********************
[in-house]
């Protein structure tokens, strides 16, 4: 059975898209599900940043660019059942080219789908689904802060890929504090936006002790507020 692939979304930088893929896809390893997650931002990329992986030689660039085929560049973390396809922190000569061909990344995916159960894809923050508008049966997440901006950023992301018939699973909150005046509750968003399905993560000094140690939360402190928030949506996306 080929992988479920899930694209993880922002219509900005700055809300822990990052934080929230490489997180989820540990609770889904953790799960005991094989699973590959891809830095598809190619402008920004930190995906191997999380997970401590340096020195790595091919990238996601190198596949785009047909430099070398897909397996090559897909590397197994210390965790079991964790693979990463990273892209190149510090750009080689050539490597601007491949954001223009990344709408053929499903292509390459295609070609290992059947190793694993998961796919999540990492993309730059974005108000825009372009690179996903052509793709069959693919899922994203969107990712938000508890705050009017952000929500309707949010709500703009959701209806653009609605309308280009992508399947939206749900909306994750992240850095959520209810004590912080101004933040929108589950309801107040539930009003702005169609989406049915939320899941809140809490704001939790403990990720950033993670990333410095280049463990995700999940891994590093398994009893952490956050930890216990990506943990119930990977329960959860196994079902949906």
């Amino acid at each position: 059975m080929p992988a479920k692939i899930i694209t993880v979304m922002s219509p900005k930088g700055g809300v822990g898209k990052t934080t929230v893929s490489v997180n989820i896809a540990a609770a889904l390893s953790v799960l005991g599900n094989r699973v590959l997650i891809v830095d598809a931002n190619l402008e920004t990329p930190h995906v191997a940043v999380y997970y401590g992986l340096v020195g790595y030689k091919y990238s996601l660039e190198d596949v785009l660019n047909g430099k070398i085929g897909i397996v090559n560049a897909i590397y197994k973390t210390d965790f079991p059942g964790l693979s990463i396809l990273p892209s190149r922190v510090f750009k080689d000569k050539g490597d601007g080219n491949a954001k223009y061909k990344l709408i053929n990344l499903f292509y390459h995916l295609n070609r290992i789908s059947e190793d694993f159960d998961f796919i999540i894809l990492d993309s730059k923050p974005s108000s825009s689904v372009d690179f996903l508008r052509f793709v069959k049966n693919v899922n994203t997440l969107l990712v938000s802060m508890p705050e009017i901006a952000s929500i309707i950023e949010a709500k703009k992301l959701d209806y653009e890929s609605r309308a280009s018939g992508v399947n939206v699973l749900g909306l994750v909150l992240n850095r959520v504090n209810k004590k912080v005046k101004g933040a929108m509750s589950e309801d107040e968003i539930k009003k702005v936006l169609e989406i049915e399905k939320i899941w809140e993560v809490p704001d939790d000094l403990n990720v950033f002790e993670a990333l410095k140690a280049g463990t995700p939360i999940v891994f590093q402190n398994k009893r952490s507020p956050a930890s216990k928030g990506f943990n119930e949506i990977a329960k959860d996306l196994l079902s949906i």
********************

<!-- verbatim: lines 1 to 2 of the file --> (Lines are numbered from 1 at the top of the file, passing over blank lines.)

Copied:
[in-house]
């Protein structure tokens, strides 16, 4: 059975898209599900940043660019059942080219789908689904802060890929504090936006002790507020 692939979304930088893929896809390893997650931002990329992986030689660039085929560049973390396809922190000569061909990344995916159960894809923050508008049966997440901006950023992301018939699973909150005046509750968003399905993560000094140690939360402190928030949506996306 080929992988479920899930694209993880922002219509900005700055809300822990990052934080929230490489997180989820540990609770889904953790799960005991094989699973590959891809830095598809190619402008920004930190995906191997999380997970401590340096020195790595091919990238996601190198596949785009047909430099070398897909397996090559897909590397197994210390965790079991964790693979990463990273892209190149510090750009080689050539490597601007491949954001223009990344709408053929499903292509390459295609070609290992059947190793694993998961796919999540990492993309730059974005108000825009372009690179996903052509793709069959693919899922994203969107990712938000508890705050009017952000929500309707949010709500703009959701209806653009609605309308280009992508399947939206749900909306994750992240850095959520209810004590912080101004933040929108589950309801107040539930009003702005169609989406049915939320899941809140809490704001939790403990990720950033993670990333410095280049463990995700999940891994590093398994009893952490956050930890216990990506943990119930990977329960959860196994079902949906």